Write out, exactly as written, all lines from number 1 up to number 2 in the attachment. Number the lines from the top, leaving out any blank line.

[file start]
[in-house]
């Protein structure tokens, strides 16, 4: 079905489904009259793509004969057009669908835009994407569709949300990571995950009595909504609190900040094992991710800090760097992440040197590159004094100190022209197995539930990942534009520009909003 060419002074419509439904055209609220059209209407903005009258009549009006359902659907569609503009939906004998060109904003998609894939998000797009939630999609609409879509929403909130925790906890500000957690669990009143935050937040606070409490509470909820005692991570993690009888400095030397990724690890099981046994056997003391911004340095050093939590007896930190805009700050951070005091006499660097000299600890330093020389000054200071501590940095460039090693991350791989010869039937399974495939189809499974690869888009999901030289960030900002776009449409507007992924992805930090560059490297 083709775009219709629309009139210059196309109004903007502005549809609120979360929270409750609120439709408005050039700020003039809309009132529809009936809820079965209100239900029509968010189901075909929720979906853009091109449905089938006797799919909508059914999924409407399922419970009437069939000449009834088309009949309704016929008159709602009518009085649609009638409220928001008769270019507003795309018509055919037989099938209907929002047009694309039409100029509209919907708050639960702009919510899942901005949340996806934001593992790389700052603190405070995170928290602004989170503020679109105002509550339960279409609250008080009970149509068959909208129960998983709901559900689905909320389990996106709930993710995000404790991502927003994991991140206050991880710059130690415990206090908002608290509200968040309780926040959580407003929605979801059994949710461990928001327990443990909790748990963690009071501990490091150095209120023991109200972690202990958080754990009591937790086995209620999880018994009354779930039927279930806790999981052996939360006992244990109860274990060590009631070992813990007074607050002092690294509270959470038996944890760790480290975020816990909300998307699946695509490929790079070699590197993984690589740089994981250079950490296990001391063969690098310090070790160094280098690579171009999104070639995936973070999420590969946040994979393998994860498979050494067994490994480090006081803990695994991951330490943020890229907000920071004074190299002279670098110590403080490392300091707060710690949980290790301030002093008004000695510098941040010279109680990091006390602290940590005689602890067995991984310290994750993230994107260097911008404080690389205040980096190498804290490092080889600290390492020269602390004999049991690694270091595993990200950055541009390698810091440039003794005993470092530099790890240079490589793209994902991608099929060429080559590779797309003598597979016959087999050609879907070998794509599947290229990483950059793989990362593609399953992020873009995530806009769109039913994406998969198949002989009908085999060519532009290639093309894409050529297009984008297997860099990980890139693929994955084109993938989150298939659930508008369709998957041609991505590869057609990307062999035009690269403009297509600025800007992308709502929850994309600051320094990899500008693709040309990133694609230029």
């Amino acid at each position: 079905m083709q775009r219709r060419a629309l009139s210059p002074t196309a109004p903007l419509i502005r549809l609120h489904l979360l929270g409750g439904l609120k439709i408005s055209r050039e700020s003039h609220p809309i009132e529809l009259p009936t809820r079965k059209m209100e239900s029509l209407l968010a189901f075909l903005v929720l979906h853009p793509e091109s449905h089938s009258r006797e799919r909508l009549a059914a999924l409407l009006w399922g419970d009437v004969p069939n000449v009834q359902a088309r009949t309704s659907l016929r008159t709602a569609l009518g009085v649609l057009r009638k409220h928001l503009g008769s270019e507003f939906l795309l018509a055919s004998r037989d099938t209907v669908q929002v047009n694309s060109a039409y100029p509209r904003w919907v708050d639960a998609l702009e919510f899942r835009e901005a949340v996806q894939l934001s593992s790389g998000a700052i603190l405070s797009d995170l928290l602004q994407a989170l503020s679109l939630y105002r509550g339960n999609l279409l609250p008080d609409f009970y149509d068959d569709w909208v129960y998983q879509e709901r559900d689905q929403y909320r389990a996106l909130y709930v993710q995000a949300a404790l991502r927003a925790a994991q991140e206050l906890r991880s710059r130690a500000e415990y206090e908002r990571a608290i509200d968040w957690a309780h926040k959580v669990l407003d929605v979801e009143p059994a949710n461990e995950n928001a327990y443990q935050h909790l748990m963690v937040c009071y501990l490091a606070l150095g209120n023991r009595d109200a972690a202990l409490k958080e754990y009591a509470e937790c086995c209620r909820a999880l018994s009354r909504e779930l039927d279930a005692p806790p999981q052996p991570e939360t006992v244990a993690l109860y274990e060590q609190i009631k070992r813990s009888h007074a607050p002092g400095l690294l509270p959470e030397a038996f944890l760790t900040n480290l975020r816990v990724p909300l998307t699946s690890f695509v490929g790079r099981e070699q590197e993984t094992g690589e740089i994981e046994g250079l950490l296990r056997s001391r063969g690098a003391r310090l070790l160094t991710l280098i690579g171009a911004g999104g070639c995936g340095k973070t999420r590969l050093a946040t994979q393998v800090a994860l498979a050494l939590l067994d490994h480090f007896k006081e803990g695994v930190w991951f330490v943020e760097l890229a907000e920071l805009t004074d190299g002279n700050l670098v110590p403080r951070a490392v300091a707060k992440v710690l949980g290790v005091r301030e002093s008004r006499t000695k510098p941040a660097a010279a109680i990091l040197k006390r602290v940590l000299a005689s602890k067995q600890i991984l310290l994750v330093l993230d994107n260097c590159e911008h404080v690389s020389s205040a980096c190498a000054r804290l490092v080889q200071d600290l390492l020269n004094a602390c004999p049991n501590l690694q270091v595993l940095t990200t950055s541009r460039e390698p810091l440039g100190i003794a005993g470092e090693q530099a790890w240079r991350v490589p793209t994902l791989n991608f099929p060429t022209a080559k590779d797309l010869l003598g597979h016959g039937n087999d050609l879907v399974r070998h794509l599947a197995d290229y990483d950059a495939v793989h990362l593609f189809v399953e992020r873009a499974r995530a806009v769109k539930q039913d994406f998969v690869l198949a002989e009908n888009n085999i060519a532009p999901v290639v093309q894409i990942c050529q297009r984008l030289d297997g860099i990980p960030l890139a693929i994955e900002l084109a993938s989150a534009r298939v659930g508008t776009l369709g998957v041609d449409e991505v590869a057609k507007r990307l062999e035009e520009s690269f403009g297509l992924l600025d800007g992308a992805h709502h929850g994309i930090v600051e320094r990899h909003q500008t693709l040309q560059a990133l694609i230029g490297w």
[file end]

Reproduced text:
[in-house]
């Protein structure tokens, strides 16, 4: 079905489904009259793509004969057009669908835009994407569709949300990571995950009595909504609190900040094992991710800090760097992440040197590159004094100190022209197995539930990942534009520009909003 060419002074419509439904055209609220059209209407903005009258009549009006359902659907569609503009939906004998060109904003998609894939998000797009939630999609609409879509929403909130925790906890500000957690669990009143935050937040606070409490509470909820005692991570993690009888400095030397990724690890099981046994056997003391911004340095050093939590007896930190805009700050951070005091006499660097000299600890330093020389000054200071501590940095460039090693991350791989010869039937399974495939189809499974690869888009999901030289960030900002776009449409507007992924992805930090560059490297 083709775009219709629309009139210059196309109004903007502005549809609120979360929270409750609120439709408005050039700020003039809309009132529809009936809820079965209100239900029509968010189901075909929720979906853009091109449905089938006797799919909508059914999924409407399922419970009437069939000449009834088309009949309704016929008159709602009518009085649609009638409220928001008769270019507003795309018509055919037989099938209907929002047009694309039409100029509209919907708050639960702009919510899942901005949340996806934001593992790389700052603190405070995170928290602004989170503020679109105002509550339960279409609250008080009970149509068959909208129960998983709901559900689905909320389990996106709930993710995000404790991502927003994991991140206050991880710059130690415990206090908002608290509200968040309780926040959580407003929605979801059994949710461990928001327990443990909790748990963690009071501990490091150095209120023991109200972690202990958080754990009591937790086995209620999880018994009354779930039927279930806790999981052996939360006992244990109860274990060590009631070992813990007074607050002092690294509270959470038996944890760790480290975020816990909300998307699946695509490929790079070699590197993984690589740089994981250079950490296990001391063969690098310090070790160094280098690579171009999104070639995936973070999420590969946040994979393998994860498979050494067994490994480090006081803990695994991951330490943020890229907000920071004074190299002279670098110590403080490392300091707060710690949980290790301030002093008004000695510098941040010279109680990091006390602290940590005689602890067995991984310290994750993230994107260097911008404080690389205040980096190498804290490092080889600290390492020269602390004999049991690694270091595993990200950055541009390698810091440039003794005993470092530099790890240079490589793209994902991608099929060429080559590779797309003598597979016959087999050609879907070998794509599947290229990483950059793989990362593609399953992020873009995530806009769109039913994406998969198949002989009908085999060519532009290639093309894409050529297009984008297997860099990980890139693929994955084109993938989150298939659930508008369709998957041609991505590869057609990307062999035009690269403009297509600025800007992308709502929850994309600051320094990899500008693709040309990133694609230029």